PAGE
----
16 Apr 2019
A UniCredit Group affiliate bank will plead guilty to US federal and state criminal violations and pay $1.3 billion to regulatory and prosecutorial agencies to resolve breaches of sanctions against Iran and other nations, officials disclosed.
Under terms of a non-prosecution agreement with the US Justice Department, the group’s German affiliate, UniCredit Bank AG, will plead guilty to a one-count felony criminal information in the District of Columbia for processing hundreds of millions of dollars in transactions on behalf of Iran’s state-owned maritime fleet, the Islamic Republic of Iran Shipping Lines (IRISL).
The Munich-based affiliate, which operates under the name HypoVereinsbank, will separately enter guilty pleas on Tuesday to New York State charges that it falsified business records and conspired to move the prohibited funds through Manhattan banks.
The guilty pleas come as part of a larger global settlement announced Monday to resolve sanctions violations by its banking units in Germany, Austria and Italy. All together, UniCredit will pay various US regulatory and law enforcement agencies $1.3 billion for illegally processing payments for clients in Myanmar, Cuba, Libya, Sudan, Syria and Iran.
“The banks have cooperated with the US and New York authorites in their investigations for many years, including sharing the results of extensive internal investigations,” UniCredit Group said in a statement. UniCredit has also “voluntarily implemented a major group-wide and bank-specific remediation and enhancement plan to strengthen” its compliance controls, according to the statement.
The settlement stems from a 2011 investigation by the Manhattan District Attorney’s Office and cites infractions over a 9-year span that began in 2002.
For much of that time, the bank’s senior managers were not only aware of the violations but sought to conceal them in order to continue processing transactions, including for IRISL, which the US Office of Foreign Assets Control (OFAC) blacklisted as a proliferator of weapons of mass destruction in 2008.
Following the designation, which had been flagged by bank compliance officers and reviewed by its management, UniCredit AG executives internally distributed “a guide that provided step-by-step instructions for handling transactions in an ‘OFAC neutral manner,’” according to the Treasury Department agency.
The guide, which was intended to help UniCredit bankers to circumvent the group’s own compliance controls as well as those of correspondent institutions, directed employees to consider cancelling payments that had been flagged for potential sanctions violations and rerouting them instead through non-US financial institutions, at which point they could be sent to an American bank without referencing the payment originators, OFAC said.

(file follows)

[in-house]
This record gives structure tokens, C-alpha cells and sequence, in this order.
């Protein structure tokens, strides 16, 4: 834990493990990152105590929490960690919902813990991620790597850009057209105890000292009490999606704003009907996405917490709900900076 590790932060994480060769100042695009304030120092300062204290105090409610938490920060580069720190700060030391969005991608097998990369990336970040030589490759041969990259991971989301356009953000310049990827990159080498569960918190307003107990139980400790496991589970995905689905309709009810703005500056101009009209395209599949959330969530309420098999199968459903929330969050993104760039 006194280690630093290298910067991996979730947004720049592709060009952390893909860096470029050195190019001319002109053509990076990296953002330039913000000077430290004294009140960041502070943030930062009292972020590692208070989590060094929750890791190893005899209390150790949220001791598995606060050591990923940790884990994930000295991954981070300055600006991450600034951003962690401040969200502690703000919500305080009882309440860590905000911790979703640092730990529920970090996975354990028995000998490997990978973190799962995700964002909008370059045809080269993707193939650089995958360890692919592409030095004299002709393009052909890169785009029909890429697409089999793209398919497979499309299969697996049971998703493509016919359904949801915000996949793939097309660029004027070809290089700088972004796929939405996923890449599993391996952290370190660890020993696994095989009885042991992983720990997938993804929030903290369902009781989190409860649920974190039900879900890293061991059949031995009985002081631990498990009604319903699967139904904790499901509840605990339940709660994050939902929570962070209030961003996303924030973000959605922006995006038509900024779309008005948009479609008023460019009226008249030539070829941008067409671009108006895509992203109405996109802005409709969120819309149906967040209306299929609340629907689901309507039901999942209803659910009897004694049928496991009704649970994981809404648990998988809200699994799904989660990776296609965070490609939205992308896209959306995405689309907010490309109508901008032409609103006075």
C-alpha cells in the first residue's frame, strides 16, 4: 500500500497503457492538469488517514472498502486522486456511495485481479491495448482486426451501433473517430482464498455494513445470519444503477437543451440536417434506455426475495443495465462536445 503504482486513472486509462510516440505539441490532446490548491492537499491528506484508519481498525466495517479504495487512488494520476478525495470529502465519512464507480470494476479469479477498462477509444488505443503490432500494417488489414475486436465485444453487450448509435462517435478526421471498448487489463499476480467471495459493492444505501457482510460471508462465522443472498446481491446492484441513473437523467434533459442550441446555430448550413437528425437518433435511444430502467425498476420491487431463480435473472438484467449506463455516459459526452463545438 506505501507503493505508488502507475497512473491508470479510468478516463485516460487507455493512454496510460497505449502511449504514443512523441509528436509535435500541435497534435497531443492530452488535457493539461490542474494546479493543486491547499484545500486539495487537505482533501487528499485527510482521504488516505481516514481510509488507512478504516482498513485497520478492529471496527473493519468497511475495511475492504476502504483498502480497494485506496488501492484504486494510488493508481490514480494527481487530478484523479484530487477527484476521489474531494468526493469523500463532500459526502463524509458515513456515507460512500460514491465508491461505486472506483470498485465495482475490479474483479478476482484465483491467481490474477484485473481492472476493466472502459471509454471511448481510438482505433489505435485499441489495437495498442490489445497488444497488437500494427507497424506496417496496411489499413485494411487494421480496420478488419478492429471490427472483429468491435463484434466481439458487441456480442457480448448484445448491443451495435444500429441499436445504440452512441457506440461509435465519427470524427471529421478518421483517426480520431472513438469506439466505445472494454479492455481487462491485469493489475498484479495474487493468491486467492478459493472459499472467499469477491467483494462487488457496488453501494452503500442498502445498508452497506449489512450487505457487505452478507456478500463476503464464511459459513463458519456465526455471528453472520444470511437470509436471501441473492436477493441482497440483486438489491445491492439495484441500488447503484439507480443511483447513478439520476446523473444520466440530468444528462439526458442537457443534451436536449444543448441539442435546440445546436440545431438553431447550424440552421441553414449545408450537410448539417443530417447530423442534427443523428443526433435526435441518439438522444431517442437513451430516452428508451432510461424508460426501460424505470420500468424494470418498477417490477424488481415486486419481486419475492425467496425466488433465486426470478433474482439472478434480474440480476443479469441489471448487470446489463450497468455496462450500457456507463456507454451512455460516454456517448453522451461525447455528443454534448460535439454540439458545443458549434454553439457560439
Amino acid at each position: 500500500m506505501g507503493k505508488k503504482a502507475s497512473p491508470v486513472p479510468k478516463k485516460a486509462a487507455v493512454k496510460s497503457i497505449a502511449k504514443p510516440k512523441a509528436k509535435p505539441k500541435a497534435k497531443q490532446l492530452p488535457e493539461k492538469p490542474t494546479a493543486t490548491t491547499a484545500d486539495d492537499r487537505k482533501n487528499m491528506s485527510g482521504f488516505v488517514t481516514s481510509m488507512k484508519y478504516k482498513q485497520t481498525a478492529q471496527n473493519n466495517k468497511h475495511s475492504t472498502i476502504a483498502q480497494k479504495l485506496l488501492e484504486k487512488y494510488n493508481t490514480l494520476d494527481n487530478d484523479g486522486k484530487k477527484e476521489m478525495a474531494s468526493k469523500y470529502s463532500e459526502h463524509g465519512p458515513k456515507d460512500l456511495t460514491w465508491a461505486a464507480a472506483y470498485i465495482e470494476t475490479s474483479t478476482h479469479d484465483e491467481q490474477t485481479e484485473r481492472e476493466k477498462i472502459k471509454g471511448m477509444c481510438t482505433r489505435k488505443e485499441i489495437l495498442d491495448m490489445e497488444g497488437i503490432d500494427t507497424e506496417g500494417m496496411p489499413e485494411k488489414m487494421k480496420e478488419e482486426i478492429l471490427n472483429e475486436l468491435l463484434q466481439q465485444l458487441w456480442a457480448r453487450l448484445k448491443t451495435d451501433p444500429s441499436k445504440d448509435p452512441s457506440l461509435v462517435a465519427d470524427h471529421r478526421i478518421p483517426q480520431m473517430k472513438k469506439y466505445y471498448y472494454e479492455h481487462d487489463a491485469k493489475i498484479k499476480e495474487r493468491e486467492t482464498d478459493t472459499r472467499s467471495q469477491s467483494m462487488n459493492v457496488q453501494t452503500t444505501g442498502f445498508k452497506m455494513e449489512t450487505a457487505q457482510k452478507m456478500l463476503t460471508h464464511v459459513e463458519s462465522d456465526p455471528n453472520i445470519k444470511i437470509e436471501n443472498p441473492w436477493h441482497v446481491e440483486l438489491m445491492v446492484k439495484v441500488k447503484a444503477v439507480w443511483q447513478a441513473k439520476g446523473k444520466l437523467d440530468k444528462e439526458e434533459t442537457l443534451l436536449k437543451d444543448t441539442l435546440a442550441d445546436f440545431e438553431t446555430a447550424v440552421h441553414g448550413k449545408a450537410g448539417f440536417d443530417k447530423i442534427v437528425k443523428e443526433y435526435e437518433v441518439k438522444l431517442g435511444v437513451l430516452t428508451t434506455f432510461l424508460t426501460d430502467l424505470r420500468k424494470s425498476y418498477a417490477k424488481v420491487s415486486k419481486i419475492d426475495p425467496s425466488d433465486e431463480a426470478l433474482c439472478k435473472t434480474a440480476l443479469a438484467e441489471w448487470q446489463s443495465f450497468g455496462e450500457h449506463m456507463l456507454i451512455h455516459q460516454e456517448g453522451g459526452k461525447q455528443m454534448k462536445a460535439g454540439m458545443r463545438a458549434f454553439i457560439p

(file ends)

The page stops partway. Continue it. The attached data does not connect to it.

In other instances, UniCredit payment operators were told that they must excise or omit incriminating data from interbank payment messages sent via the SWIFT payment protocol—a process known as “wire stripping.” Under a third option included in the guide, UniCredit employees asked clients to resubmit their payments so that they were “not objectionable with regard to OFAC,” according to the agency.
UniCredit Bank Austria separately processed payments in violation of sanctions against Cuba, Myanmar, Syria, Sudan and Iran, and attempted to conceal the transactions from third-party banks by exploiting so-called “cover payments” within the SWIFT platform, OFAC said.
UniCredit Bank S.p.A. likewise concealed prohibited transactions by omitting data from cover payment messages, and opened an account for Bank Sepah at the behest of the Italian government, despite knowing that the Iranian financial institution had been blacklisted by the United States, United Nations and European Union, according to the New York State Department of Financial Services.
Under terms of the various settlements, the UniCredit affiliates must bolster their related compliance controls and procedures.
The deal follows the announcement last week of a $1.08 billion global settlement between Standard Chartered Bank and US and UK authorities for similar sanctions lapses as well as British anti-money laundering regulatory failures. Under that arrangement, the London-based lender will remain in a deferred prosecution agreement with the Justice Department through April 2021.
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